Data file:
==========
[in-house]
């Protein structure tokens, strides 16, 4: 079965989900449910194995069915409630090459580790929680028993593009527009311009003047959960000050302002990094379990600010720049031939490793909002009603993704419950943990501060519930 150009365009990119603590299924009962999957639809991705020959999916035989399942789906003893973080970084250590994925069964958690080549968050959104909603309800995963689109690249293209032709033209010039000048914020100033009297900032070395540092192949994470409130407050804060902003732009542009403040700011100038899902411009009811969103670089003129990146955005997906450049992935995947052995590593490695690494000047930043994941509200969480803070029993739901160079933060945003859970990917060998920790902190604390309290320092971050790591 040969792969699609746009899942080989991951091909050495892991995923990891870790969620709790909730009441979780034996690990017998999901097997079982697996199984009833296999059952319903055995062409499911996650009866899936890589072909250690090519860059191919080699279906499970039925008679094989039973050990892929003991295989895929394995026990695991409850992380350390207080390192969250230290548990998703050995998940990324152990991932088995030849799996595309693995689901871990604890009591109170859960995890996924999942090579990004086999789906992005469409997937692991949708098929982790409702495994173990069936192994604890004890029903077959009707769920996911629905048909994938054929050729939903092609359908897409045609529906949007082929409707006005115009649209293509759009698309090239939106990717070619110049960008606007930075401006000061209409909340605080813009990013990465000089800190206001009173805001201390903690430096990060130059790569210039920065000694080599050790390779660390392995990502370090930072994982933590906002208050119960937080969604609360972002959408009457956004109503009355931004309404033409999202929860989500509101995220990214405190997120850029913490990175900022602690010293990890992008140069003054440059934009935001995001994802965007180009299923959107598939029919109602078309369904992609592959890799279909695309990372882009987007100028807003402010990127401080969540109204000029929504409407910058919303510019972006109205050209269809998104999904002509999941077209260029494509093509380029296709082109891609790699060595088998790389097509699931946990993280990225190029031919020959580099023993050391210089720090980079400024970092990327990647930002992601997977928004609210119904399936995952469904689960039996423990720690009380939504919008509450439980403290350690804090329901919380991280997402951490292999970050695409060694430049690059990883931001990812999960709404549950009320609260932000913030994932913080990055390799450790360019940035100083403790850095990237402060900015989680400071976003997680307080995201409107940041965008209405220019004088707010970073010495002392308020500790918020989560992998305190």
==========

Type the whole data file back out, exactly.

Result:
[in-house]
């Protein structure tokens, strides 16, 4: 079965989900449910194995069915409630090459580790929680028993593009527009311009003047959960000050302002990094379990600010720049031939490793909002009603993704419950943990501060519930 150009365009990119603590299924009962999957639809991705020959999916035989399942789906003893973080970084250590994925069964958690080549968050959104909603309800995963689109690249293209032709033209010039000048914020100033009297900032070395540092192949994470409130407050804060902003732009542009403040700011100038899902411009009811969103670089003129990146955005997906450049992935995947052995590593490695690494000047930043994941509200969480803070029993739901160079933060945003859970990917060998920790902190604390309290320092971050790591 040969792969699609746009899942080989991951091909050495892991995923990891870790969620709790909730009441979780034996690990017998999901097997079982697996199984009833296999059952319903055995062409499911996650009866899936890589072909250690090519860059191919080699279906499970039925008679094989039973050990892929003991295989895929394995026990695991409850992380350390207080390192969250230290548990998703050995998940990324152990991932088995030849799996595309693995689901871990604890009591109170859960995890996924999942090579990004086999789906992005469409997937692991949708098929982790409702495994173990069936192994604890004890029903077959009707769920996911629905048909994938054929050729939903092609359908897409045609529906949007082929409707006005115009649209293509759009698309090239939106990717070619110049960008606007930075401006000061209409909340605080813009990013990465000089800190206001009173805001201390903690430096990060130059790569210039920065000694080599050790390779660390392995990502370090930072994982933590906002208050119960937080969604609360972002959408009457956004109503009355931004309404033409999202929860989500509101995220990214405190997120850029913490990175900022602690010293990890992008140069003054440059934009935001995001994802965007180009299923959107598939029919109602078309369904992609592959890799279909695309990372882009987007100028807003402010990127401080969540109204000029929504409407910058919303510019972006109205050209269809998104999904002509999941077209260029494509093509380029296709082109891609790699060595088998790389097509699931946990993280990225190029031919020959580099023993050391210089720090980079400024970092990327990647930002992601997977928004609210119904399936995952469904689960039996423990720690009380939504919008509450439980403290350690804090329901919380991280997402951490292999970050695409060694430049690059990883931001990812999960709404549950009320609260932000913030994932913080990055390799450790360019940035100083403790850095990237402060900015989680400071976003997680307080995201409107940041965008209405220019004088707010970073010495002392308020500790918020989560992998305190």